March 20, 2023

Frequent Flier: Training the Dirty Harry Stare on an Unruly Flight Mate

After that, I knew I wanted to see the world. But I never thought I would be a member of the million-mile club. There was a time early in my career, and I’ve been with the Gerber Group for about 20 years, where I was one of those passengers who would listen for every noise and hang on to my armrests, and hated turbulence because I figured the plane was going to drop out of the sky or something.

Now, that kind of stuff doesn’t even bother me, but I still really don’t like heights.

Being in the food and beverage hospitality business, I can’t help noticing how companies treat people. It’s no secret that air travel has lost its luster. There’s a lot less of “thanks for flying with us,” and too much of “aren’t you lucky to fly with us.”

I have hope, though. On some recent flights, I’ve seen changes like seats being taken out so there’s more legroom, updated onboard entertainment, even a gratis snack. So maybe things are changing and who knows? Maybe on my next flight I’ll get a cookie.

But no matter how dismal things are, there’s no excuse for rude behavior. It’s amazing to me how crazy people can get.

I was flying from Los Angeles to Chicago, and the plane was absolutely packed. A man came on at the last minute. His seat was right behind mine. When he approached my row, he looked like he was going to blow a gasket. He got to his row and opened a bin and saw there was no room. He opened another, and that apparently was filled, too. Of course, he opened one more. Same thing. At this point, his skin tone turned what I would call a lovely shade of fuchsia.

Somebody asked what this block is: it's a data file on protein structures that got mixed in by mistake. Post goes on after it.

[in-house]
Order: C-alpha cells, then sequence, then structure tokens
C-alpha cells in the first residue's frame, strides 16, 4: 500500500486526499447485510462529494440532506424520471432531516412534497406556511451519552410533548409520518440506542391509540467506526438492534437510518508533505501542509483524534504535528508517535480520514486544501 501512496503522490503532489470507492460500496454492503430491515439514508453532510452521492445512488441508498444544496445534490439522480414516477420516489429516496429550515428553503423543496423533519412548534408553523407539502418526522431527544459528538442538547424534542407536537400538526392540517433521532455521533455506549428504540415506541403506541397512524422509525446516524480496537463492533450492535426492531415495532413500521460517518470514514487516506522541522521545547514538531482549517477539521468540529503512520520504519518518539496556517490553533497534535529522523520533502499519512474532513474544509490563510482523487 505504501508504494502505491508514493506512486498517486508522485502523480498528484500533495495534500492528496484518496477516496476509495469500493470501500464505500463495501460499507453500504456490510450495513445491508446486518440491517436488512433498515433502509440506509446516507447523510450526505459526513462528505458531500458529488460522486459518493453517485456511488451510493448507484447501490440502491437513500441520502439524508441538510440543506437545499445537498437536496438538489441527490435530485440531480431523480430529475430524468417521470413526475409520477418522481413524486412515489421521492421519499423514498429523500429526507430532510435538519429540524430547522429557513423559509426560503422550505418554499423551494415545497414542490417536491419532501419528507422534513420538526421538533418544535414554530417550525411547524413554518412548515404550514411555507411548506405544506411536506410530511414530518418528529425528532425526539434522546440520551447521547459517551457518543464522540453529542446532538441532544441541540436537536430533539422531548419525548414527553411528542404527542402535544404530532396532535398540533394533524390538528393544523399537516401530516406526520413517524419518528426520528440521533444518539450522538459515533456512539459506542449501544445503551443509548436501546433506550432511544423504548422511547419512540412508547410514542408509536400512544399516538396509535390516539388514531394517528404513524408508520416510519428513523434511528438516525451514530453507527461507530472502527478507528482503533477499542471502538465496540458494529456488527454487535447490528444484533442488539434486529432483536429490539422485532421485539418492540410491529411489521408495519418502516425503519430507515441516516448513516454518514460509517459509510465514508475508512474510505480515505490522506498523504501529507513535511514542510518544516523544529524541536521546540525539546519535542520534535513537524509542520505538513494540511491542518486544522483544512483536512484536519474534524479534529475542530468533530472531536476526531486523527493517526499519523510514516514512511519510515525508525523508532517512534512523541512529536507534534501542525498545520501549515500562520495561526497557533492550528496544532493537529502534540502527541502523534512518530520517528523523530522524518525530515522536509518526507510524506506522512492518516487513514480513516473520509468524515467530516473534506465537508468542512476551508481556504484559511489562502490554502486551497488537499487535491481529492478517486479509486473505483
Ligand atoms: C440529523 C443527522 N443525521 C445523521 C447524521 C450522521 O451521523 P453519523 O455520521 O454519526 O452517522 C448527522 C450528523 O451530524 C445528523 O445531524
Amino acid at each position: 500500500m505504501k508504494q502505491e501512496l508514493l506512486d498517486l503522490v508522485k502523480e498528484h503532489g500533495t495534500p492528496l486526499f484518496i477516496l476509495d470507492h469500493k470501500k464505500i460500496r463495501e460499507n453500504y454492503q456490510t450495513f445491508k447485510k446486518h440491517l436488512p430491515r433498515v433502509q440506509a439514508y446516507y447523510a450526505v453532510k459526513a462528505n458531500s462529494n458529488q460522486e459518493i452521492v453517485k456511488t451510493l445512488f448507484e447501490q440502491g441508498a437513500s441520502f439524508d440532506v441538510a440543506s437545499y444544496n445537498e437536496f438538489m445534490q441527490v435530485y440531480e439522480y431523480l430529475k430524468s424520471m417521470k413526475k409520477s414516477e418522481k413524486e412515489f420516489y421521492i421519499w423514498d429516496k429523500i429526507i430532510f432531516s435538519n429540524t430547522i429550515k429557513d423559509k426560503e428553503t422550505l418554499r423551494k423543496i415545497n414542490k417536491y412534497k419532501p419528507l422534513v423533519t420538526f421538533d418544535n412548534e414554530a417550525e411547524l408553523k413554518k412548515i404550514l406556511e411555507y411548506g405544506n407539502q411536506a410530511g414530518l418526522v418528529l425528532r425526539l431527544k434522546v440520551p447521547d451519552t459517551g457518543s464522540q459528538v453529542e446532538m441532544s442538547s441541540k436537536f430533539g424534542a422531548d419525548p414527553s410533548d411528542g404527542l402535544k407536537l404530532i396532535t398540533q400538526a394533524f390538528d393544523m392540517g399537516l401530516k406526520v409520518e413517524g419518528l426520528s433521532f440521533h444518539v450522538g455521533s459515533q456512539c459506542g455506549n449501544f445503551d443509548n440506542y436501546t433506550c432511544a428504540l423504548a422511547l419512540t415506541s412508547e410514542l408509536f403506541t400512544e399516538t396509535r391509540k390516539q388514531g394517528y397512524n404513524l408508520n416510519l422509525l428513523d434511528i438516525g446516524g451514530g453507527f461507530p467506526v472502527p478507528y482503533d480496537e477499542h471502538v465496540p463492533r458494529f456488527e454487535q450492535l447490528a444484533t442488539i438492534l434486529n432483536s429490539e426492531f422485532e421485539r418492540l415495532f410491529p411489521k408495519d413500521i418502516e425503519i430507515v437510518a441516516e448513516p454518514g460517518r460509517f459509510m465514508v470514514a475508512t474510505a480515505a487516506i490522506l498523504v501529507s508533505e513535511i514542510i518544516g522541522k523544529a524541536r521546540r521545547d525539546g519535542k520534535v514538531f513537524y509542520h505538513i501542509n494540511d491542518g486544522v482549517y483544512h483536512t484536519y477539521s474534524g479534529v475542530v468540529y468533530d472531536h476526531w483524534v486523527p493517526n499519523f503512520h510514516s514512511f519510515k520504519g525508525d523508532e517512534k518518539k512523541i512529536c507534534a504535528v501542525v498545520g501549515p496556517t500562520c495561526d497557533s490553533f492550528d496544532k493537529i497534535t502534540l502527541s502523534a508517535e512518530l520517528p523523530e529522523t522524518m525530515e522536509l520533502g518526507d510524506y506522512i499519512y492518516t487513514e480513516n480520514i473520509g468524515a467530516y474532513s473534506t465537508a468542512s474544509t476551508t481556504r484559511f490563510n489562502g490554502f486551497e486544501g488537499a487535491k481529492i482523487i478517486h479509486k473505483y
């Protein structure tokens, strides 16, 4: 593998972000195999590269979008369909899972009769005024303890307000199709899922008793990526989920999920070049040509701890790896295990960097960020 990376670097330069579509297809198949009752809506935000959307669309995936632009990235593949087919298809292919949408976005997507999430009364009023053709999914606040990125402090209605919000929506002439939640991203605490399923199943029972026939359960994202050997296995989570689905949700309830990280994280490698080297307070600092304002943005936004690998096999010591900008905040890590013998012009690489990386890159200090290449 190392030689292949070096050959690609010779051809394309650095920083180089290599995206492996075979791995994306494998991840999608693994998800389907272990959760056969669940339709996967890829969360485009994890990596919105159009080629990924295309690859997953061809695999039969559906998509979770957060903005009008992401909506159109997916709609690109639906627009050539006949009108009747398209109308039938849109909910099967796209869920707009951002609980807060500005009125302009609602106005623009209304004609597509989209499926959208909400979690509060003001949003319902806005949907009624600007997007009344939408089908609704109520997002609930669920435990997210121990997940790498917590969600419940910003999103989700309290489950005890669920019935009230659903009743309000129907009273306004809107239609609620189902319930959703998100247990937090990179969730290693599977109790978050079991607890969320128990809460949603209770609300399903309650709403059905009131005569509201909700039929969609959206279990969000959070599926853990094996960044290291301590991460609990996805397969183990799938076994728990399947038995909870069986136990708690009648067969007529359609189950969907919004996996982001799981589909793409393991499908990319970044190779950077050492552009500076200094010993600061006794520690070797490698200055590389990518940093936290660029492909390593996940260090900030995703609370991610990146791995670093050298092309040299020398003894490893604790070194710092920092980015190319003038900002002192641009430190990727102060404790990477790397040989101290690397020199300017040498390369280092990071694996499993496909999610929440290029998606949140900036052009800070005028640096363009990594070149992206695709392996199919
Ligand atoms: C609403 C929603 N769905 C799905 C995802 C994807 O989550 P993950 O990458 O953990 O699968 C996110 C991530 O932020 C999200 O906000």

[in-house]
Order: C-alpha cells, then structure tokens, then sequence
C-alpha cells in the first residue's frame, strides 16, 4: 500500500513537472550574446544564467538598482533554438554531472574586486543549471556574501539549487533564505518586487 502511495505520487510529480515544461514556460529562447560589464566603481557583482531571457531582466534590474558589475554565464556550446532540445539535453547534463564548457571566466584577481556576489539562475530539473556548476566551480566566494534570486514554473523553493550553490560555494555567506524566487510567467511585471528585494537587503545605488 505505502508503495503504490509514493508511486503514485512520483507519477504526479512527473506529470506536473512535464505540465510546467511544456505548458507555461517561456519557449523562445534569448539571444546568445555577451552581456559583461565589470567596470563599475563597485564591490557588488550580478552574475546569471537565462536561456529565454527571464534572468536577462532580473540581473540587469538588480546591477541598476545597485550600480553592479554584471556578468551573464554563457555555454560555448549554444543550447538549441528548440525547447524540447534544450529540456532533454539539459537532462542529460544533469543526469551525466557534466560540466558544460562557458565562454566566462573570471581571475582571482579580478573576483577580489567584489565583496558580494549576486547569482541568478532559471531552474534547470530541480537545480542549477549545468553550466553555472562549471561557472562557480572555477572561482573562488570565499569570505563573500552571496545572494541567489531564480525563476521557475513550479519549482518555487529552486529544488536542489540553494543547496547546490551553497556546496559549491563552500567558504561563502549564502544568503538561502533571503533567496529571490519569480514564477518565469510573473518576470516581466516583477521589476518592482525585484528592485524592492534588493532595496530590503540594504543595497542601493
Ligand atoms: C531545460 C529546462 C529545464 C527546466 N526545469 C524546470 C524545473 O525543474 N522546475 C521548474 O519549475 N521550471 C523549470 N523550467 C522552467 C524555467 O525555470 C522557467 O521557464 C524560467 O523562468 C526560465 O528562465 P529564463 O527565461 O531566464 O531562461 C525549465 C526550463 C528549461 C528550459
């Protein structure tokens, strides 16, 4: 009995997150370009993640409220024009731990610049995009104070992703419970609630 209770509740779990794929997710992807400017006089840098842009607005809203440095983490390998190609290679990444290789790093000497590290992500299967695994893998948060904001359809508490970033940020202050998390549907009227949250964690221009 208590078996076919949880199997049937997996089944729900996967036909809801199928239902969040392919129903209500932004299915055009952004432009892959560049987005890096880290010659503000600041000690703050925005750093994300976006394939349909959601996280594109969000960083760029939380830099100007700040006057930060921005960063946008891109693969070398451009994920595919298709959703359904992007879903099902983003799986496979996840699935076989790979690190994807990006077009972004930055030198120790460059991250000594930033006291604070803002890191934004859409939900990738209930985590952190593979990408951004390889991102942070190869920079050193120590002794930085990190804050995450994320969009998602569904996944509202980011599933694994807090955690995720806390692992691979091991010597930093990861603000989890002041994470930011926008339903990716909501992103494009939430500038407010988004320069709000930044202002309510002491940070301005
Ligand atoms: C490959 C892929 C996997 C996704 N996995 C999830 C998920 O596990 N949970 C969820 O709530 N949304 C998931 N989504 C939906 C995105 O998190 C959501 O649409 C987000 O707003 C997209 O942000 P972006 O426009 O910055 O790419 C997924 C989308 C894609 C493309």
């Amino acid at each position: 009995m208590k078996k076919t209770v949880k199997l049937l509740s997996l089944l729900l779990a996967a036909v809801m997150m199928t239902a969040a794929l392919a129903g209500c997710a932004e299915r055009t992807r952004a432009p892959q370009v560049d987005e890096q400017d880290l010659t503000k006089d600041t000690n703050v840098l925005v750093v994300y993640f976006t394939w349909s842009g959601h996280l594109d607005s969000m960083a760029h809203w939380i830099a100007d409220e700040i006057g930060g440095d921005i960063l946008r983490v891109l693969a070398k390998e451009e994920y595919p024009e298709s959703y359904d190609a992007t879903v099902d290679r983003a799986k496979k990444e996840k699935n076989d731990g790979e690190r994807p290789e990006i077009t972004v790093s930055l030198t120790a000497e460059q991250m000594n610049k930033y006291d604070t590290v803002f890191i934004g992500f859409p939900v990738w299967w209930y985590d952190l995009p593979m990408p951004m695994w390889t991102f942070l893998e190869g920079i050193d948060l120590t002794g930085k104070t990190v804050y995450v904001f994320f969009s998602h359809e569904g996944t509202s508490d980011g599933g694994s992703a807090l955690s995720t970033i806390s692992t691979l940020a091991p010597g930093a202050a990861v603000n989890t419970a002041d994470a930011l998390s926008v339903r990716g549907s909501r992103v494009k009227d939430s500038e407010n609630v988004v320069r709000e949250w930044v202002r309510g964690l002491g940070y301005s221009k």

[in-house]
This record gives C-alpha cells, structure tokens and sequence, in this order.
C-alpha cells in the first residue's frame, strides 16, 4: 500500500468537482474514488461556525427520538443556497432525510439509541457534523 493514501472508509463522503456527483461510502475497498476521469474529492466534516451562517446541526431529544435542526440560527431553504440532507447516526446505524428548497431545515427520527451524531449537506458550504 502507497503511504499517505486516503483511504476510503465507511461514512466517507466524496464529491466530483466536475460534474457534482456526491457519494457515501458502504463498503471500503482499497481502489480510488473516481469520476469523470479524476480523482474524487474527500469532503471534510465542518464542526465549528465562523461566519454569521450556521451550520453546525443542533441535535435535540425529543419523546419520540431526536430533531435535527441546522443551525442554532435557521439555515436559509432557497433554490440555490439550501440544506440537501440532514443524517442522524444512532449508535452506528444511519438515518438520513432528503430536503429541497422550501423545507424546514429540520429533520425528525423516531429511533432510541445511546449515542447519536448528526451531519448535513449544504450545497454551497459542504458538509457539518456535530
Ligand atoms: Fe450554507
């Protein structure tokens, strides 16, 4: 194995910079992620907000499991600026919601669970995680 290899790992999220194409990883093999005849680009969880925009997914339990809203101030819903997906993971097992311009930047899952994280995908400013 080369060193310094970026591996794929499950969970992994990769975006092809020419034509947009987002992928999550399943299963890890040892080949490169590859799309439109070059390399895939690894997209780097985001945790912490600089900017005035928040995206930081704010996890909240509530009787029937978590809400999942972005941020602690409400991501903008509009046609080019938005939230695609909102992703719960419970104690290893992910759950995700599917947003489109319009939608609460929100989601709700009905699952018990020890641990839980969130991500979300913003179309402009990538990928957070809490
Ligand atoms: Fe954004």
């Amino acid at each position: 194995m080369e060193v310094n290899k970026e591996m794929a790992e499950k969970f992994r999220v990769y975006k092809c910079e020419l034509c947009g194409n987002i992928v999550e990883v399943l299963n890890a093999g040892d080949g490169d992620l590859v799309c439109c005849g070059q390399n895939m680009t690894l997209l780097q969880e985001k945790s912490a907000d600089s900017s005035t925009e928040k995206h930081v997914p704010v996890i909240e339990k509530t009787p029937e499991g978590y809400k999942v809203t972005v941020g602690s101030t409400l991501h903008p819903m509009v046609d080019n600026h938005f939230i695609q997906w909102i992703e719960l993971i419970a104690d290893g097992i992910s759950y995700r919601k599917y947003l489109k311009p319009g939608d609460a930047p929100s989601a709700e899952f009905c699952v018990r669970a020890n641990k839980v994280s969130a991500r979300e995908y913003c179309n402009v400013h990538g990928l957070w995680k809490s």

Instead of asking for assistance, he decided to curse at what was now his in-flight audience and began throwing out bags from one of the bins. He threw one bag so hard it went about 10 rows up the aisle.

A crew member tried to help, but he wouldn’t have anything to do with her. He placed his bag in the now-open bin, slammed it shut and sat in his seat, still cursing and now looking like a beet. The crew member picked up the bags in the immediate area and found room for them. When I poked my head into the aisle to see what happened to the bag thrown up the aisle, I saw it was still there. It was mine.

So I stood up, got my bag, brought it back to the row, opened up the bin that had his bag in it and placed mine right next to his. There was room.

It was kind of funny because he kept looking at me like I was going to do something to him. I am so not that guy. But I kept looking back at him with my best Dirty Harry stare, which apparently worked. He stopped cursing and talking to himself and kept quiet the rest of the flight. That was great because it was Christmas Eve and no one wanted to deal with Scrooge.

By Oliver Kroll, as told to Joan Raymond. E-mail:

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